windows we caught dim glimpses of the half-clad inmates of the poorer
houses; women and young girls sat outside their thresholds in the
moonlight. All whom we met were most friendly: the captain of the
little Brazilian garrison; the intendente, a local trader; another
trader and ranchman, a Uruguayan, who had just received his newspaper
containing my speech in Montevideo, and who, as I gathered from what I
understood of his rather voluble Spanish, was much impressed by my
views on democracy, honesty, liberty, and order (rather well-worn
topics); and a Catalan who spoke French, and who was accompanied by
his pretty daughter, a dear little girl of eight or ten, who said with
much pride that she spoke three languages--Brazilian, Spanish, and
Catalan! Her father expressed strongly his desire for a church and for
a school in the little city.

When at last the wood was aboard we resumed our journey. The river was
like glass. In the white moonlight the palms on the edge of the banks
stood mirrored in the still water. We sat forward and as we rounded
the curves the long silver reaches of the great stream stretched ahead
of us, and the ghostly outlines of hills rose in the distance. Here
and there prairie fires burned, and the red glow warred with the
moon's radiance.

Next morning was overcast. Occasionally we passed a wood-yard, or
factory, or cabin, now on the eastern, the Brazilian, now on the
western, the Paraguayan, bank. The Paraguay was known to men of
European birth, bore soldiers and priests and merchants as they sailed
and rowed up and down the current of its stream, and beheld little
towns and forts rise on its banks, long before the Mississippi had
become the white man's highway. Now, along its upper course, the
settlements are much like those on the Mississippi at the end of the
first quarter of the last century; and in the not distant future it
will witness a burst of growth and prosperity much like that which the
Mississippi saw when the old men of today were very young.

In the early forenoon we stopped at a little Paraguayan hamlet,
nestling in the green growth under a group of low hills by the river-
brink. On one of these hills stood a picturesque old stone fort, known
as Fort Bourbon in the Spanish, the colonial, days. Now the Paraguayan
flag floats over it, and it is garrisoned by a handful of Paraguayan
soldiers. Here Father Zahm baptized two children, the youngest of a
large family of fair-skinned, light-haired small people, whose father
was a Paraguayan and the mother an "Oriental," or Uruguayan. No priest
had visited the village for three years, and the children were
respectively one and two years of age. The sponsors included the local
commandante and a married couple from Austria. In answer to what was
supposed to be the perfunctory question whether they were Catholics,
the parents returned the unexpected answer that they were not. Further
questioning elicited the fact that the father called himself a "free-
thinking Catholic," and the mother said she was a "Protestant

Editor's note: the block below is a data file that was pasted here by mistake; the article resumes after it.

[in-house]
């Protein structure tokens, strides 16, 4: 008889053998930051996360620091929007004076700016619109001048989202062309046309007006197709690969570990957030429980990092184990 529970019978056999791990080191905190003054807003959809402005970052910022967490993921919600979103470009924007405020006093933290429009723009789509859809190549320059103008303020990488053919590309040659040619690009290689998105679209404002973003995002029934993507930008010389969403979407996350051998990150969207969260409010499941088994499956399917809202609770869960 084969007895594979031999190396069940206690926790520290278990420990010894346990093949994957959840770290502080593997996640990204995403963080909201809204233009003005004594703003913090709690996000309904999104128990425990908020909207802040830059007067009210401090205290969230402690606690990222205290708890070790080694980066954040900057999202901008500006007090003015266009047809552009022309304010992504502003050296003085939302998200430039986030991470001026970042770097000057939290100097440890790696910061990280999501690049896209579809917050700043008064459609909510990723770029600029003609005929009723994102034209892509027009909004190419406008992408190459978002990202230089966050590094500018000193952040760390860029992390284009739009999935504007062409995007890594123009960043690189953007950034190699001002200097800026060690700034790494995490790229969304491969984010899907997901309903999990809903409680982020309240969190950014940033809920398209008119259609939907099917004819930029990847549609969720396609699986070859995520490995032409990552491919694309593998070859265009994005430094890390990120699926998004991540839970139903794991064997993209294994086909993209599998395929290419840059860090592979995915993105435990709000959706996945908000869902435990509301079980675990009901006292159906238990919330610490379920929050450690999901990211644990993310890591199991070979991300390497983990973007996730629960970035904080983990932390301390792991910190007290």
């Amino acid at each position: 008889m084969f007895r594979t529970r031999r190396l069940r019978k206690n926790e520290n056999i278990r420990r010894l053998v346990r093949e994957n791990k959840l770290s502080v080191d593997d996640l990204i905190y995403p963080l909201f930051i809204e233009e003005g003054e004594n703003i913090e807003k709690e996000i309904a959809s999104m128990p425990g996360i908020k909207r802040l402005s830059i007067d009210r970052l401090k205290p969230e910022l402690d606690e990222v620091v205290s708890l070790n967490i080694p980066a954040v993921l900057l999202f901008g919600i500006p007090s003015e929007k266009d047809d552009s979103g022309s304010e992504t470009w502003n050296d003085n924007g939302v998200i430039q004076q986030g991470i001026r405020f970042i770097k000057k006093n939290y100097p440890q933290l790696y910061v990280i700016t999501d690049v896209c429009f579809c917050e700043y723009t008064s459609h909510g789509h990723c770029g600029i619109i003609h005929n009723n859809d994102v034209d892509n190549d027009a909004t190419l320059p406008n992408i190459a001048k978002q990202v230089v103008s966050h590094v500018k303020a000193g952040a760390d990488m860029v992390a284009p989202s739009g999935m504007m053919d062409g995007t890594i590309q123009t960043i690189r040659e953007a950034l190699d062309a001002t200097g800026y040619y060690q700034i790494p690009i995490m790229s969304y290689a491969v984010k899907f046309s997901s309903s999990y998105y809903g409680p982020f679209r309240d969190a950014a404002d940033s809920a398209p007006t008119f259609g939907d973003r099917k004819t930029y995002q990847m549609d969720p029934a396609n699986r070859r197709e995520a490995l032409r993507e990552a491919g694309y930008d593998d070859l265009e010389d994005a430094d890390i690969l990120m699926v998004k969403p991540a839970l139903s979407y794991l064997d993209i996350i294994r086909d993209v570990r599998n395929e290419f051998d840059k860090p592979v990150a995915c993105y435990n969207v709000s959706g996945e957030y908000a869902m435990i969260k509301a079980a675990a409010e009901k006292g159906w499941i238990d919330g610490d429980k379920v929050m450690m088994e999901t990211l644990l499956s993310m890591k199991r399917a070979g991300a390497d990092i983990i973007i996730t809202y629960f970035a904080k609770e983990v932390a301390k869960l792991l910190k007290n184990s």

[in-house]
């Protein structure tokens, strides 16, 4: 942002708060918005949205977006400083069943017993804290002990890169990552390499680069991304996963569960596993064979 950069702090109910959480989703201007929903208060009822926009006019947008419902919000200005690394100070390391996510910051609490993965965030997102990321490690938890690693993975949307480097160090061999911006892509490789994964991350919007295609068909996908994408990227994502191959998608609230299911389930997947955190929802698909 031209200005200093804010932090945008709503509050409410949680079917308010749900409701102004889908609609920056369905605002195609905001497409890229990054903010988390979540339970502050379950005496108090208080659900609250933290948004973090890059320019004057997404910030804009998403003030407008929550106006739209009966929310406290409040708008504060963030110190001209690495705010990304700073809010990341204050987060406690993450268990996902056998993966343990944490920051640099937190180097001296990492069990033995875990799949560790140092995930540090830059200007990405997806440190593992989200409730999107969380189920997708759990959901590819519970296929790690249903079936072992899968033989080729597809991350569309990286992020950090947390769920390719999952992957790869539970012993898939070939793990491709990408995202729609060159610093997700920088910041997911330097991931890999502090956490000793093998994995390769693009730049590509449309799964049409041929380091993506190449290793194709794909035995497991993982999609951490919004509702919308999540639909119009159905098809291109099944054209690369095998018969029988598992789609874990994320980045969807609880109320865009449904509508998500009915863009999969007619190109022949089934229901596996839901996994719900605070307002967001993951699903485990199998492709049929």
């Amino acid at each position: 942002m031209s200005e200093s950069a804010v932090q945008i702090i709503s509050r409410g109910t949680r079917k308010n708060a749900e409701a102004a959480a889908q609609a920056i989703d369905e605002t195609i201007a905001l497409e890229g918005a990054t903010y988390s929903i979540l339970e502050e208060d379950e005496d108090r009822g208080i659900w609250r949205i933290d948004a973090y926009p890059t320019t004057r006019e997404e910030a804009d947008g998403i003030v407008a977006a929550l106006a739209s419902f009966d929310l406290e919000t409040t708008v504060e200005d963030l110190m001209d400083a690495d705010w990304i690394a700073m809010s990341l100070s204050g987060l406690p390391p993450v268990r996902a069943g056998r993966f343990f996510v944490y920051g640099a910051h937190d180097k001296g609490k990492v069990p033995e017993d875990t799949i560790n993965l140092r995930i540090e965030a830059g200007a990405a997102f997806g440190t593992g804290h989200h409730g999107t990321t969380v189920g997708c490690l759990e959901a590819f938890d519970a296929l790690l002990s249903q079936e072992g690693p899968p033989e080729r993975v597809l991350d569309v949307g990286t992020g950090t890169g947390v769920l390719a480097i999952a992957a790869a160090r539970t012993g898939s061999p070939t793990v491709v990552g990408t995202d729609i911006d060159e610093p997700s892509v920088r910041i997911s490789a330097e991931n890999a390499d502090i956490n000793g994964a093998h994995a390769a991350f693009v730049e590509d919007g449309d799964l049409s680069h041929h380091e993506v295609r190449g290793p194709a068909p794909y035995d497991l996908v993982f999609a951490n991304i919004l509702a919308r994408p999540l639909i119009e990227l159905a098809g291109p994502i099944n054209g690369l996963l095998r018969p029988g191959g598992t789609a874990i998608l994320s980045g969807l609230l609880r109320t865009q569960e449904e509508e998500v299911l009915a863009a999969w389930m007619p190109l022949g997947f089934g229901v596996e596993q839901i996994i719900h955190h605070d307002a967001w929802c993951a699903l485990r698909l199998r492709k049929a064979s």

Catholic," her mother having been a Protestant, the daughter of an
immigrant from Normandy. However, it appeared that the older children
had been baptized by the Bishop of Asuncion, so Father Zahm at the
earnest request of the parents proceeded with the ceremony. They were
good people; and, although they wished liberty to think exactly as
they individually pleased, they also wished to be connected and to
have their children connected with some church, by preference the
church of the majority of their people. A very short experience of
communities where there is no church ought to convince the most
heterodox of the absolute need of a church. I earnestly wish that
there could be such an increase in the personnel and equipment of the
Catholic Church in South America as to permit the establishment of one
good and earnest priest in every village or little community in the
far interior. Nor is there any inconsistency between this wish and the
further wish that there could be a marked extension and development of
the native Protestant churches, such as I saw established here and
there in Brazil, Uruguay, and Argentina, and of the Y. M. C.
Associations. The bulk of these good people who profess religion will
continue to be Catholics, but the spiritual needs of a more or less
considerable minority will best be met by the establishment of
Protestant churches, or in places even of a Positivist Church or
Ethical Culture Society. Not only is the establishment of such
churches a good thing for the body politic as a whole, but a good
thing for the Catholic Church itself; for their presence is a constant
spur to activity and clean and honorable conduct, and a constant
reflection on sloth and moral laxity. The government in each of these
commonwealths is doing everything possible to further the cause of
education, and the tendency is to treat education as peculiarly a
function of government and to make it, where the government acts, non-
sectarian, obligatory, and free--a cardinal doctrine of our own great
democracy, to which we are committed by every principle of sound
Americanism. There must be absolute religious liberty, for tyranny and
intolerance are as abhorrent in matters intellectual and spiritual as
in matters political and material; and more and more we must all
realize that conduct is of infinitely greater importance than dogma.